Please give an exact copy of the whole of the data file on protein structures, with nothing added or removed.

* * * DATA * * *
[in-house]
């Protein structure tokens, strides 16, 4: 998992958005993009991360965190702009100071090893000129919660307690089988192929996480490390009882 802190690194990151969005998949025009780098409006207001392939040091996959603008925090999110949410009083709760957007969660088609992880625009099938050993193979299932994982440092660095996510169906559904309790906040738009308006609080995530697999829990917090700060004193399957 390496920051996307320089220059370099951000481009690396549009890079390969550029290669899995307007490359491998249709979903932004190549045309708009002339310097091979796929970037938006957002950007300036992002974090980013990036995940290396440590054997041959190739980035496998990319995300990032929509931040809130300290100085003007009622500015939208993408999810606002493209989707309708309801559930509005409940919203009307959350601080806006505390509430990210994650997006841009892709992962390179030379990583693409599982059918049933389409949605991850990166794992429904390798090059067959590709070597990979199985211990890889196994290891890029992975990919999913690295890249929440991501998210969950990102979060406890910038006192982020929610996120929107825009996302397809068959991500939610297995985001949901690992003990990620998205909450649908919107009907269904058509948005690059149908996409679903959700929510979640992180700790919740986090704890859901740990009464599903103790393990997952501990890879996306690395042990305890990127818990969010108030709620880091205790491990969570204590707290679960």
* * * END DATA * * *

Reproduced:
[in-house]
């Protein structure tokens, strides 16, 4: 998992958005993009991360965190702009100071090893000129919660307690089988192929996480490390009882 802190690194990151969005998949025009780098409006207001392939040091996959603008925090999110949410009083709760957007969660088609992880625009099938050993193979299932994982440092660095996510169906559904309790906040738009308006609080995530697999829990917090700060004193399957 390496920051996307320089220059370099951000481009690396549009890079390969550029290669899995307007490359491998249709979903932004190549045309708009002339310097091979796929970037938006957002950007300036992002974090980013990036995940290396440590054997041959190739980035496998990319995300990032929509931040809130300290100085003007009622500015939208993408999810606002493209989707309708309801559930509005409940919203009307959350601080806006505390509430990210994650997006841009892709992962390179030379990583693409599982059918049933389409949605991850990166794992429904390798090059067959590709070597990979199985211990890889196994290891890029992975990919999913690295890249929440991501998210969950990102979060406890910038006192982020929610996120929107825009996302397809068959991500939610297995985001949901690992003990990620998205909450649908919107009907269904058509948005690059149908996409679903959700929510979640992180700790919740986090704890859901740990009464599903103790393990997952501990890879996306690395042990305890990127818990969010108030709620880091205790491990969570204590707290679960």